In the novel’s ending, Billy finds out what happened to the only failed case that he and his friend Fenton and sister Caroline was in fact far deeper and darker than they thought. As Billy finally discovers what it was during that last “case” of his sister’s that drove her to suicide, he asks “Who? Who did this? Why? Why would anyone do this?” His almost plaintive “who/what/why” into the darkness of the cave underneath the wishing well, discovering the lair of a serial killer and predator both finally but also too late, the root of so much of his own character is laid bare. Throughout the book Billy strives in an almost childlike way (which is deliberate) to solve the murder of Caroline, Caroline wasn’t murdered. Yes, there was an influence on her that arguably drove her to suicide, but it wasn’t a murder, it wasn’t a crime. It was a tragedy, a senseless tragedy.
Meno and The Boy Detective Fails works. It just does, because it manages to, on a storytelling level, manage to effectively cover the odd and fluid part of one’s life where the simple absolutism of childhood begins to slowly dissolve more and more into the gray moral relativism of adulthood. Billy Argo never had that slow period, so he experiences it at such a fragile time of his life, and that he comes through it despite its accelerated pace is a testament to the inner strength of people who truly do want to thrive and survive. At the same time, it’s also a window into how detective fiction can also have a childhood and adulthood, where again, childhood is moral absolutism and relativism is the adulthood. Tragically, so much of adulthood is not only survival, but it is also about sadly discovering that answers just don’t have the power or the authority that they used to as kids. Sometimes, things suck, and just can’t be avoided.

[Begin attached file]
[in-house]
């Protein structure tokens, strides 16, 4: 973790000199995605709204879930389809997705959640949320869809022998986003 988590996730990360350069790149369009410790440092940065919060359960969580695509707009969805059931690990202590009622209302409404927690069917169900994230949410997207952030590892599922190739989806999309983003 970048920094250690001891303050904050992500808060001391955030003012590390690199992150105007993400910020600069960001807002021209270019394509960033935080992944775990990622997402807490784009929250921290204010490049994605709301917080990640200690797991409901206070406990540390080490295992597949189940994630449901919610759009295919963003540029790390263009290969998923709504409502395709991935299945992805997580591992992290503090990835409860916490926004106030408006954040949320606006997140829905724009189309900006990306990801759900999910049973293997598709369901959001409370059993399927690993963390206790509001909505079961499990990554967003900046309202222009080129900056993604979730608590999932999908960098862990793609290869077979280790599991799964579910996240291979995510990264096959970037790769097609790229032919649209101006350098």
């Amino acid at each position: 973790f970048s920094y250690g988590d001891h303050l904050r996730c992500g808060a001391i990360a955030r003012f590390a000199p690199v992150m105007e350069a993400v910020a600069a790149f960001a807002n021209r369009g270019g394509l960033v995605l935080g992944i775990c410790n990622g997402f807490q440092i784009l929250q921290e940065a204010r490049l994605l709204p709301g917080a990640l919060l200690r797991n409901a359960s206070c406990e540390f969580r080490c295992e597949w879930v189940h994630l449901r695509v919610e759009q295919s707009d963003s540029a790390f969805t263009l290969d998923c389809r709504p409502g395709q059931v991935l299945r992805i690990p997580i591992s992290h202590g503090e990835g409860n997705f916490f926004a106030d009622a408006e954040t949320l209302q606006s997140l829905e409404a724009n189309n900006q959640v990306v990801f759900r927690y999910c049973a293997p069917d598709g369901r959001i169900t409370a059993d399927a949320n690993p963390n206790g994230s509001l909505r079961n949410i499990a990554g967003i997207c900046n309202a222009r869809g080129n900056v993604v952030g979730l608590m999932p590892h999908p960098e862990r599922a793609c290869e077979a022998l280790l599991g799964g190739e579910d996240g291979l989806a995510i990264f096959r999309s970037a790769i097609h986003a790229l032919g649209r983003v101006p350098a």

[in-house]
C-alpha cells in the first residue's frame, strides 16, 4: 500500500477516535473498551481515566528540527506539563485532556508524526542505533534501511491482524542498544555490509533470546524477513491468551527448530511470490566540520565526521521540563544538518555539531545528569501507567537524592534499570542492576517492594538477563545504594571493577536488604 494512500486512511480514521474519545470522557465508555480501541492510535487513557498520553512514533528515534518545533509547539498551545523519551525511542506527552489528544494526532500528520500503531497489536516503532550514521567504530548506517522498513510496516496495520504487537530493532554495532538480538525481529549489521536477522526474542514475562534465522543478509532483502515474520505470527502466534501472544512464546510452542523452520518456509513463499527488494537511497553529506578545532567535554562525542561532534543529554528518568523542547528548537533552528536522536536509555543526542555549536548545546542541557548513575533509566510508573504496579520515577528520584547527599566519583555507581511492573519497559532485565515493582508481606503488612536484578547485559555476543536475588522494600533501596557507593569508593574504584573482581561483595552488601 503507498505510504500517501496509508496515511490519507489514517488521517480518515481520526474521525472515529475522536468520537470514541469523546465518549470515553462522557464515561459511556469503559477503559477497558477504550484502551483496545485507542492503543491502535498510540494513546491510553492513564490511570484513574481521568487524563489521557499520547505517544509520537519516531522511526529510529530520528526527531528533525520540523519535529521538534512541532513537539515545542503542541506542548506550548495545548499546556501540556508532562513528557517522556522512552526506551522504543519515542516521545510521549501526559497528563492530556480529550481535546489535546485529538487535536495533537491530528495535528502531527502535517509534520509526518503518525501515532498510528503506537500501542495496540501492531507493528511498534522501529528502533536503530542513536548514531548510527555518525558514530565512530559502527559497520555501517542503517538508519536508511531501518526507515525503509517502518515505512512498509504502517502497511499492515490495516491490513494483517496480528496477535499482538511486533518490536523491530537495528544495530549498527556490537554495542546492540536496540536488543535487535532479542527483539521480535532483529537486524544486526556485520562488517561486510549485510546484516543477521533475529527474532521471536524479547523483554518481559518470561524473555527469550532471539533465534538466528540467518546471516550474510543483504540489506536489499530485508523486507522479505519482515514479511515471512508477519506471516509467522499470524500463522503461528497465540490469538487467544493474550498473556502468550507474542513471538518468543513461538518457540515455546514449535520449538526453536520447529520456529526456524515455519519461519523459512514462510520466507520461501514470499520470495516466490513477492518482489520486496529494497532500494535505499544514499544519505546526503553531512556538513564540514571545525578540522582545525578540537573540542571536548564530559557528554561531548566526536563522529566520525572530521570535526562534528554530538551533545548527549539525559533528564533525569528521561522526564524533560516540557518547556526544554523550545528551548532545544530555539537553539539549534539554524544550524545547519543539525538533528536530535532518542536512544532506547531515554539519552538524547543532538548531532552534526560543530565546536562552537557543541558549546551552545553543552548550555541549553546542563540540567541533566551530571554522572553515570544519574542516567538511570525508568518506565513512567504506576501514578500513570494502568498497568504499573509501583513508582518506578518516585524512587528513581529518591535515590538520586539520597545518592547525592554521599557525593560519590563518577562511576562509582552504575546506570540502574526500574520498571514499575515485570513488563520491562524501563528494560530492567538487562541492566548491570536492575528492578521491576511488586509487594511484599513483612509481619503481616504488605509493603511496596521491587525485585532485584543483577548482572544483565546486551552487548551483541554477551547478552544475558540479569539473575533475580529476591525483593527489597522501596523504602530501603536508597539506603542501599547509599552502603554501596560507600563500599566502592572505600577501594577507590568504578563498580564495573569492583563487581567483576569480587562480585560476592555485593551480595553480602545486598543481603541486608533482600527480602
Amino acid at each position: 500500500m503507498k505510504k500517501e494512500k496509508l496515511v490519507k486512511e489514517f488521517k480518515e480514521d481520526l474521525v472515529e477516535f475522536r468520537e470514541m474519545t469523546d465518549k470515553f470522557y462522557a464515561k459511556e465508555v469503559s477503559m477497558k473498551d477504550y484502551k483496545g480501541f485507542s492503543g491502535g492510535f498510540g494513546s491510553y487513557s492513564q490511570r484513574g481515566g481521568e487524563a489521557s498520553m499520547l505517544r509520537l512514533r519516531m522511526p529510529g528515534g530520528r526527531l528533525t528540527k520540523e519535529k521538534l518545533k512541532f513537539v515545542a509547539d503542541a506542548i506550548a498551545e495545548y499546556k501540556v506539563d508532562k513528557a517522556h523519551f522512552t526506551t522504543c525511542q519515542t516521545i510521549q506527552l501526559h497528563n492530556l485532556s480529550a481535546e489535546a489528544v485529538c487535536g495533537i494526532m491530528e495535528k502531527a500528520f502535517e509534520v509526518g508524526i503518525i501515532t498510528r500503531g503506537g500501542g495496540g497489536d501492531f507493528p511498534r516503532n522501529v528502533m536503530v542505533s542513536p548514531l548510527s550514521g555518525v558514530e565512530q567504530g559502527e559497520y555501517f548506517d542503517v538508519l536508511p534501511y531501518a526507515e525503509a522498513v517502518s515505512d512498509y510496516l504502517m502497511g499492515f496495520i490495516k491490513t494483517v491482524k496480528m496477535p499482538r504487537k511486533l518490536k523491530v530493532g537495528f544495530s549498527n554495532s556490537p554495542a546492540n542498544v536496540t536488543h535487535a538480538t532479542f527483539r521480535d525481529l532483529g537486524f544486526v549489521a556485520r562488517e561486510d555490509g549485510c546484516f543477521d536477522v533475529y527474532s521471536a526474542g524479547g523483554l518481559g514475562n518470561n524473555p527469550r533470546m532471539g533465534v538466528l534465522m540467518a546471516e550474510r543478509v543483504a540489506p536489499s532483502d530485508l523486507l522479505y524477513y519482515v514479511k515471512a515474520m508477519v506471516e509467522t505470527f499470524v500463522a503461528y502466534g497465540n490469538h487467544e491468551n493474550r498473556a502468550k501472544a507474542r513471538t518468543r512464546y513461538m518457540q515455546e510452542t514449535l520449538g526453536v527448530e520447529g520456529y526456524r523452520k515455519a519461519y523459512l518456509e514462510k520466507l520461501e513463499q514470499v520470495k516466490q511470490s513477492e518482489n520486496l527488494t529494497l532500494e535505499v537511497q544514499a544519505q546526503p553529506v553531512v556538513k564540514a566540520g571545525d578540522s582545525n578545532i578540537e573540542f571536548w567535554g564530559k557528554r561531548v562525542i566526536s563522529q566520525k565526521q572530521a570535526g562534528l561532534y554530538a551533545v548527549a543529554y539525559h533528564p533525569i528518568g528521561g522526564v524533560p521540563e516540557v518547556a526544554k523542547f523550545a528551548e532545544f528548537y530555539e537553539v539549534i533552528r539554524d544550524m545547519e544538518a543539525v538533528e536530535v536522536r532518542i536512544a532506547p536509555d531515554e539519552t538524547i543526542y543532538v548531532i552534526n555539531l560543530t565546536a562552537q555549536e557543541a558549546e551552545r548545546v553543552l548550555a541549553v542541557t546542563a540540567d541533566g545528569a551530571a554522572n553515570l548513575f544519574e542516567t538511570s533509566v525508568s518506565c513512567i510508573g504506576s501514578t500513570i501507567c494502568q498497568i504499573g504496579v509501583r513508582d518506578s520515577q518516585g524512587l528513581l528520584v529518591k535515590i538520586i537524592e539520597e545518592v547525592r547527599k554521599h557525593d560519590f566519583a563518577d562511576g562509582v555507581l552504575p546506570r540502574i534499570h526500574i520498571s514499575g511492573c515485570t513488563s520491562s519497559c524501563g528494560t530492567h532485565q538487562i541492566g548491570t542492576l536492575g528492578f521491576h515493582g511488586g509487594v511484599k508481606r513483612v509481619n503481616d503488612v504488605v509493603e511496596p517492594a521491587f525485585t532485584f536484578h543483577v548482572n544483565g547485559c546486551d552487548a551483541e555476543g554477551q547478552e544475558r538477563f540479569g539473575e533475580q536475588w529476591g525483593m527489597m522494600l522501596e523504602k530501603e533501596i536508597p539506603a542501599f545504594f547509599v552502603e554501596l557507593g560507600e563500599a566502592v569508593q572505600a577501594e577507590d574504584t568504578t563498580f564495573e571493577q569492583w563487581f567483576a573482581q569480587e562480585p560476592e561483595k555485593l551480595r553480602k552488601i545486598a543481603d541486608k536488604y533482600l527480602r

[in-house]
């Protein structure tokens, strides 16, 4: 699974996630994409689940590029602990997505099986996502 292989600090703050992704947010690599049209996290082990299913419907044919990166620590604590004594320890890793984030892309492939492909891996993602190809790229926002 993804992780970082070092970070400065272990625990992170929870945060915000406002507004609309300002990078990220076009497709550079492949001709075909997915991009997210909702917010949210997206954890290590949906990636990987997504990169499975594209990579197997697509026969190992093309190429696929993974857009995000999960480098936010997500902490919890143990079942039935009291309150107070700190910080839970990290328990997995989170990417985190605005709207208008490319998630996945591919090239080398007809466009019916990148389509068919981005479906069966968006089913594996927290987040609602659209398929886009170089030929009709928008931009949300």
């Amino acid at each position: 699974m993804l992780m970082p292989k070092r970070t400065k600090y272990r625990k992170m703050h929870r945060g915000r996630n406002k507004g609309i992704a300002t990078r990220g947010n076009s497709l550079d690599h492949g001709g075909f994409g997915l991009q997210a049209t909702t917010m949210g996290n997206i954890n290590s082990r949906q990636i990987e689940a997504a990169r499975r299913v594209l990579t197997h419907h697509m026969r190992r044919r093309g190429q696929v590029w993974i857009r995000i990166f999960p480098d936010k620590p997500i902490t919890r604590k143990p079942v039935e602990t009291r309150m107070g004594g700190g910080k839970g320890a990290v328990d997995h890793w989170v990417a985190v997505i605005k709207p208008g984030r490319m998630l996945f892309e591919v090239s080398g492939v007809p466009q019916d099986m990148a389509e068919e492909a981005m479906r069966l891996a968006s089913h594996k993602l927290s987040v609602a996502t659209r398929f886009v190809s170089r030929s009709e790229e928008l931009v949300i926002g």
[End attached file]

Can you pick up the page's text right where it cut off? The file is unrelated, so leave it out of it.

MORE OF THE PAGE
Ultimately here Billy Argo is relieved to not necessarily “solve” Caroline’s death, but rather to solve the eternal question of the price of knowledge. As a child in the perceptively-simple but actually-complex environment of his town during childhood, finding out the answer seemingly-solved everything. Childhood in Meno’s work references moral absolutism. Conversely, adulthood is the gray area of postmodernism, of moral and social uncertainty. Even though noir mystery writing primarily reflected social change and uncertainty in this lack of moral absolutism, personal growth and change works within this just as well. When Billy first enters the world at large after his institutionalization, he still considers answers to, at their root, have some level of fundamental power and necessity to be uncovered. Now though, he realizes what happens when people push and push and push for answers, unaware just how dangerous they can be.
Billy learns to survive and move forward one day at a time, and he also learns to recognize how that’s okay. It’s not required to have all the answers, and all the answers to all the problems don’t magically solve anything. The “boy detective” fails, but Billy the person doesn’t. He can’t, because you can’t fail if you’re surviving.